In children, TTH may last from 30 minutes to 7 days, with more diffuse pain than in adults. Migraines in children also tend to have shorter durations than in adults.2,4,6 Criteria for diagnosis in adults is a minimum of 4 hours, but in children it is only 2 hours.4

Migraine pain in adults is usually unilateral, while in children it is more likely to be bilateral and isolated to the frontotemporal region. 2,4,6  Occipital involvement is rare.2,4,6 Photosensitivity, which is often present in adult migraine, is less likely in children.7 Migraines in children tend to be milder in intensity; however, an estimated 19% of children experience disability due to migraine that interferes with school work and after-school activities.6 “Migraine is genetic, so the genes don’t change,” Dr Hershey explained. “However, with early intervention, the impact of the headaches can be reduced and outcomes improved.”

Due to the many challenges to the appropriate distinction between primary and secondary headache in children, careful consideration of headache location and family and personal medical history is important.2  Dau and Qubty wrote that, “Common thought is that increased frequency of severity of headache may reflect secondary pathology; however, headache phenotype may not be fully developed and can evolve in adolescence or adulthood.” They also noted specific premonitory symptoms in children, other than aura, that help to predict migraines hours or days before onset. These signs, including sudden irritability, anxiety, depression, yawning, lack of concentration, and neck stiffness, can be recognized in children as young as 18 months.2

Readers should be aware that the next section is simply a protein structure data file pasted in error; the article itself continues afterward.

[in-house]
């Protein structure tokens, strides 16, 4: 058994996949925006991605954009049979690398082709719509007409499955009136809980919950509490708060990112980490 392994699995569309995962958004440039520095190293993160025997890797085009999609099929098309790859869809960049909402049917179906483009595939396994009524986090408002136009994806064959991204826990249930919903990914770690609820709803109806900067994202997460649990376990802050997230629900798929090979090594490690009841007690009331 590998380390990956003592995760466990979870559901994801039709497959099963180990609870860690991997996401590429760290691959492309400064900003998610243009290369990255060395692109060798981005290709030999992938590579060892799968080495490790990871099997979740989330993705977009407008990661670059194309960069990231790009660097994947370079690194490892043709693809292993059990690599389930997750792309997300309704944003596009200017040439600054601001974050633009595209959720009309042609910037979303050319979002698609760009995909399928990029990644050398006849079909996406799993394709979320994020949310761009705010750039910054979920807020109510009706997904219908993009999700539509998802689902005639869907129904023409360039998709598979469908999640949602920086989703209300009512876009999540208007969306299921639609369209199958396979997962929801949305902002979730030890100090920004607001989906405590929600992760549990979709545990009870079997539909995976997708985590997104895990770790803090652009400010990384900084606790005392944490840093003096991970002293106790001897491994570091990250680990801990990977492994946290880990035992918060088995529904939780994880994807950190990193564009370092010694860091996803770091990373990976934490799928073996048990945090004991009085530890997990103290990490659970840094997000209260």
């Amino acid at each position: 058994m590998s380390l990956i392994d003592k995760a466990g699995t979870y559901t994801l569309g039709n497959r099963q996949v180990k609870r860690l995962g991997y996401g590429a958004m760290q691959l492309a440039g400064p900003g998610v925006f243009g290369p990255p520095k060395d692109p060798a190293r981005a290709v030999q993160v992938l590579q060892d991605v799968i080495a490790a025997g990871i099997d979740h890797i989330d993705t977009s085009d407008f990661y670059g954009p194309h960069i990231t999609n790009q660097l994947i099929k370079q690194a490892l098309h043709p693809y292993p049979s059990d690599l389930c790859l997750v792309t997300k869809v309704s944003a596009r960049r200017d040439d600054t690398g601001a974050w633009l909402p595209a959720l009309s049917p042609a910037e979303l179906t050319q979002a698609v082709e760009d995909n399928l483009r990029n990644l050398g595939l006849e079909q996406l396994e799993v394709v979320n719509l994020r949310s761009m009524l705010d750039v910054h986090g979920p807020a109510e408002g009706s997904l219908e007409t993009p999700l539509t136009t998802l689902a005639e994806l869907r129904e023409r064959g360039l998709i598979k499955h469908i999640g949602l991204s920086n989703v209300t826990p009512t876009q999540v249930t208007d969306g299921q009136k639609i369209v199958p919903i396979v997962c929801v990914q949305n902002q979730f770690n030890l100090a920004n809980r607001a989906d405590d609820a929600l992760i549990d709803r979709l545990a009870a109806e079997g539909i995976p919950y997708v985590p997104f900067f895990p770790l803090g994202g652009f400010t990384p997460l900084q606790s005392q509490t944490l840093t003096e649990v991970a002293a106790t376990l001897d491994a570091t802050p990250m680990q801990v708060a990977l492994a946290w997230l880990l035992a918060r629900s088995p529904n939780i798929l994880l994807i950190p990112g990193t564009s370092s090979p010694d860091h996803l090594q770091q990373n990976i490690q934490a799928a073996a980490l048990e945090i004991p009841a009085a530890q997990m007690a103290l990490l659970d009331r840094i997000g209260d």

Treatment of Pediatric Headache

Treatment approaches to pediatric headache include the same abortive and preventive therapies used in adults, with the goal of preventing escalation to chronic headache patterns that persist later in life. Dr Hershey suggested “a focus on acute treatment avoiding medication overuse, healthy life-style habits and consideration of prevention therapy (pharmacologic or behavioral – CBT) when headaches are frequent or disabling.” He specified that healthy lifestyle habits, including regular exercise, a good diet, adequate hydration, and getting enough sleep are essential to manage pediatric headache and reducing the risk for chronic headache patterns throughout life. 

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1. Hershey AD. Pediatric hHeadache. Continuum (Minneap Minn). 2015 Aug;21(4 Headache):1132-1145.

2. Dao JM, Qubty. Headache diagnosis in children and adolescents. Curr Pain Headache Rep. 2018;22:17.

3. Split W, Neuman W. Spontaneous headaches among secondary school students. Abstract. Neurol Neurochir (Polish) 1999;33(Suppl 5):97-109.

4. Gofshteyn JS, Stephenson DJ. Diagnosis and management of childhood headache. Curr Probl Pediatr Adolesc Health Care. 2016;46:36-51.

5. International Classification of Headache Disorders (ICHD-3beta).  2013 Accessed August 1, 2019.

6. Langdon R, DiSabella MT.  Pediatric headache: an overview. Curr Probl Pediatr Adolesc Health Care. 2017;47:44-65.

7. Straube A, Andreau A. Primary headaches during lifespan. J Headache Pain. 2019:20;35.

This article originally appeared on Neurology Advisor